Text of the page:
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A History of Bruckless House

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Photo above: Clive Evans and Bruckless Eoin at Bruckess House, 2002. Built in the mid-18th century by the Nesbitts, a Scottish family planted in Donegal, Bruckless House passed into the hands of the Cassidy family in 1795.

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Built during the Georgian period and lived in by the Cassidy family

The Cassidys were an Irish family of tanners and merchants. Samuel Cassidy paid £700.00 to Rev. George Nesbitt, Woodhill, Ardara (1732-1826) and was subject to an annual rent of £5.00 in perpetuity. In so doing, Samuel Cassidy established a 100-year dynasty in the House. The Cassidy family were prominent in local public affairs being wardens in the Church of Ireland and members of the Boards that strived for better lives and times during the Famine. Fortunes waned in the northwest throughout the nineteenth century via the Great Famine and economic depressions. The head of the Cassidy clan sent his eldest son, Andrew, to Australia in 1889: a frequent solution in times of family decline. Andrew became well-to-do but never returned to Ireland although he inherited the house on the death of his father in 1902.

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Thomas Fforde: Soviet Nationalism and Irish Republicanism

Photo above: Frank Launder and Desmond Mackey, 1950s.

The house was sold to the wealthy Thomas Kelly Grene who in turn passed it to his nephew Arthur Warren Darley, a well known cellist who developed a nationwide reputation for collecting and recording Irish folk music. Darley supported the nationalist cause in the War of Independence and Bruckless House provided shelter for republican leaders.

Darley sold the House to Thomas Roderick Fforde, a retired Royal Navy Commander who had the distinction of being a member of the Soviet Communist Party. He influenced two sons of the local landlord family, the Goold-Verschoyles, who became deeply involved in Soviet communism in England and in Moscow. One of the sons was sent by the Comintern to help the republican side in the Spanish Civil War in the 1930s. Tragically, this young man, Brian Goold-Verschoyle fell foul of his Soviet masters and ended in a gulag in the USSR where he died. His story, and that of his brother Niall, is told vividly in the book by Barry McLoughlin Left to the Wolves and also told in the novel by Dermot Bolger The Family on Paradise Pier. Both books reflect the influence of Fforde and of Bruckless House on the Goold-Verschoyle family.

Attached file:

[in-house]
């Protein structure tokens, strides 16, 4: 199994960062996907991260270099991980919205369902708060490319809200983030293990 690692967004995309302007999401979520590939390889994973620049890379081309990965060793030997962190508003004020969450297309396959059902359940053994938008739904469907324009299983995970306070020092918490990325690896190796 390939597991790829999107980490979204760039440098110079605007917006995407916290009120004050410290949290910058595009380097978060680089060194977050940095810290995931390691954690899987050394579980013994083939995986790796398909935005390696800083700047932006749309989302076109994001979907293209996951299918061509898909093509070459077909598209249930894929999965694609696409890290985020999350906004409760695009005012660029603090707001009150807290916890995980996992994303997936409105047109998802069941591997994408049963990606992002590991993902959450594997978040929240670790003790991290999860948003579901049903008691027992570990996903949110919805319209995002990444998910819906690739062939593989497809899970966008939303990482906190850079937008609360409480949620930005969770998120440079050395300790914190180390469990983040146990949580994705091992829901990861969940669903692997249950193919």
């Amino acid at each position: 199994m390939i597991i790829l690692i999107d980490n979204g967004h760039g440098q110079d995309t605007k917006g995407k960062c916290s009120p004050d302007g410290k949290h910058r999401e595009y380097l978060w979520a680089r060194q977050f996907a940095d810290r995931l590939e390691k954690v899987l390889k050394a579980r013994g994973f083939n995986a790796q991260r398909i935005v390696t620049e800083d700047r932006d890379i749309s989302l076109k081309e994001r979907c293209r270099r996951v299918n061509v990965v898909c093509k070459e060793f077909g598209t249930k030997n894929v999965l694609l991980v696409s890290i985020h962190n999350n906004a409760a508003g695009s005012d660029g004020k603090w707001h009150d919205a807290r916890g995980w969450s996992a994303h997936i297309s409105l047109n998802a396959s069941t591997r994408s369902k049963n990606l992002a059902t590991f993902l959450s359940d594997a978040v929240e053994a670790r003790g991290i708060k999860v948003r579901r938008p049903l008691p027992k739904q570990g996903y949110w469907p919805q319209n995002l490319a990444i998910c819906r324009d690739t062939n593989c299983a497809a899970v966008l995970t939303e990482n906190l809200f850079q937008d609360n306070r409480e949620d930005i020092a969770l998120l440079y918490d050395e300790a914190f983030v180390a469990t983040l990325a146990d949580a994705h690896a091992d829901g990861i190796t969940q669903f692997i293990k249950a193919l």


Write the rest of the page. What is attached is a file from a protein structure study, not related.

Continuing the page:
The House was involved with Irish republican politics again in the 1930s when the Irish Republican Army (IRA) flirted with Ireland becoming a socialist state and courted support from the Soviet Union. Fforde communicated with this movement through Geoffrey Coulter, a prominent figure in the IRA and one of its leading propagandists. Coulter and his family stayed here periodically with Fforde during this period.

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The Evans Family and Agri-tourism

The House remained with Fforde into the 1950s and then passed through various hands in the course of subsequent years, even becoming a country hotel for a short time. It had developed into a first-class guest house by the 1960s but was transformed back into a family home by the Evans family, who bought it in 1973.

Since 1984 the house has welcomed visitors who enjoy the peace and tranquility of this traditional home. It is now an established stud farm for Connemara ponies and has an extensive informal Robinsonian garden which is listed in reputable guides to Irish gardens at a national level. At Bruckless, with the waters of Donegal Bay lapping its shoreline, the spectacular wild coast and warm welcome from the people that live here, the House is a haven of beauty and repose for the discerning traveller. The record of the long history of the region is visible in stone and ancient circles throughout this parish, linking the present with a continuous and intriguing past. The House, now designated a Protected Building, is a part of it all.

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